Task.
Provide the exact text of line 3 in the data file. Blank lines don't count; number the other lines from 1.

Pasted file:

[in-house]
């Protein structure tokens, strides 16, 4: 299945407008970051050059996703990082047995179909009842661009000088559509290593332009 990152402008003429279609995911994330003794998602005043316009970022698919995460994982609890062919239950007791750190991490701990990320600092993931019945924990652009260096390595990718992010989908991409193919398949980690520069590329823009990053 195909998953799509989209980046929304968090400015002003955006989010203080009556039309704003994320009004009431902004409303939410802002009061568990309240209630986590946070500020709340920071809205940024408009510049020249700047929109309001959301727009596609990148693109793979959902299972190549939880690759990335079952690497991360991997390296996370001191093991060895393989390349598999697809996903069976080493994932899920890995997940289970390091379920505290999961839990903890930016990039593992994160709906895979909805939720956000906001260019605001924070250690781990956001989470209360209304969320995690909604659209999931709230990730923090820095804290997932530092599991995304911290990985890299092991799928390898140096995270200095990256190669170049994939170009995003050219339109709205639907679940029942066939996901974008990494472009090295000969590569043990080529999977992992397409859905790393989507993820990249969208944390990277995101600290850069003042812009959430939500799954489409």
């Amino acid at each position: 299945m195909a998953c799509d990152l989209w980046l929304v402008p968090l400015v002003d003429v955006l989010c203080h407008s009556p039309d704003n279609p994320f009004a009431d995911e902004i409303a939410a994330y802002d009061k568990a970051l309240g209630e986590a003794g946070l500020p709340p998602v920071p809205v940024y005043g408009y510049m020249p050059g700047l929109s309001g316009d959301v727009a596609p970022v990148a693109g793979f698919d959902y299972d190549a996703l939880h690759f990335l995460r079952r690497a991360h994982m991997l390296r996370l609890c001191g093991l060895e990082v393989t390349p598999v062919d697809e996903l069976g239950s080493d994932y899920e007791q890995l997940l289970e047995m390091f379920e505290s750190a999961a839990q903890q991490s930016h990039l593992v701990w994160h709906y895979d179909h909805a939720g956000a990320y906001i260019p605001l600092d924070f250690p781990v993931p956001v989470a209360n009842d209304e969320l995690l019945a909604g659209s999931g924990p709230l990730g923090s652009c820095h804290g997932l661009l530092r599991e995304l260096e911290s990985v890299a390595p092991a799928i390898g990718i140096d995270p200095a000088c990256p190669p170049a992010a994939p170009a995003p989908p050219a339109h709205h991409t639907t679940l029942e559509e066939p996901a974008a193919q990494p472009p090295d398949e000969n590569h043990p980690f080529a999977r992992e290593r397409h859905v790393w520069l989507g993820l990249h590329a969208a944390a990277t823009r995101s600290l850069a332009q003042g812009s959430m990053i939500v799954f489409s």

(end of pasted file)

């Amino acid at each position: 299945m195909a998953c799509d990152l989209w980046l929304v402008p968090l400015v002003d003429v955006l989010c203080h407008s009556p039309d704003n279609p994320f009004a009431d995911e902004i409303a939410a994330y802002d009061k568990a970051l309240g209630e986590a003794g946070l500020p709340p998602v920071p809205v940024y005043g408009y510049m020249p050059g700047l929109s309001g316009d959301v727009a596609p970022v990148a693109g793979f698919d959902y299972d190549a996703l939880h690759f990335l995460r079952r690497a991360h994982m991997l390296r996370l609890c001191g093991l060895e990082v393989t390349p598999v062919d697809e996903l069976g239950s080493d994932y899920e007791q890995l997940l289970e047995m390091f379920e505290s750190a999961a839990q903890q991490s930016h990039l593992v701990w994160h709906y895979d179909h909805a939720g956000a990320y906001i260019p605001l600092d924070f250690p781990v993931p956001v989470a209360n009842d209304e969320l995690l019945a909604g659209s999931g924990p709230l990730g923090s652009c820095h804290g997932l661009l530092r599991e995304l260096e911290s990985v890299a390595p092991a799928i390898g990718i140096d995270p200095a000088c990256p190669p170049a992010a994939p170009a995003p989908p050219a339109h709205h991409t639907t679940l029942e559509e066939p996901a974008a193919q990494p472009p090295d398949e000969n590569h043990p980690f080529a999977r992992e290593r397409h859905v790393w520069l989507g993820l990249h590329a969208a944390a990277t823009r995101s600290l850069a332009q003042g812009s959430m990053i939500v799954f489409s």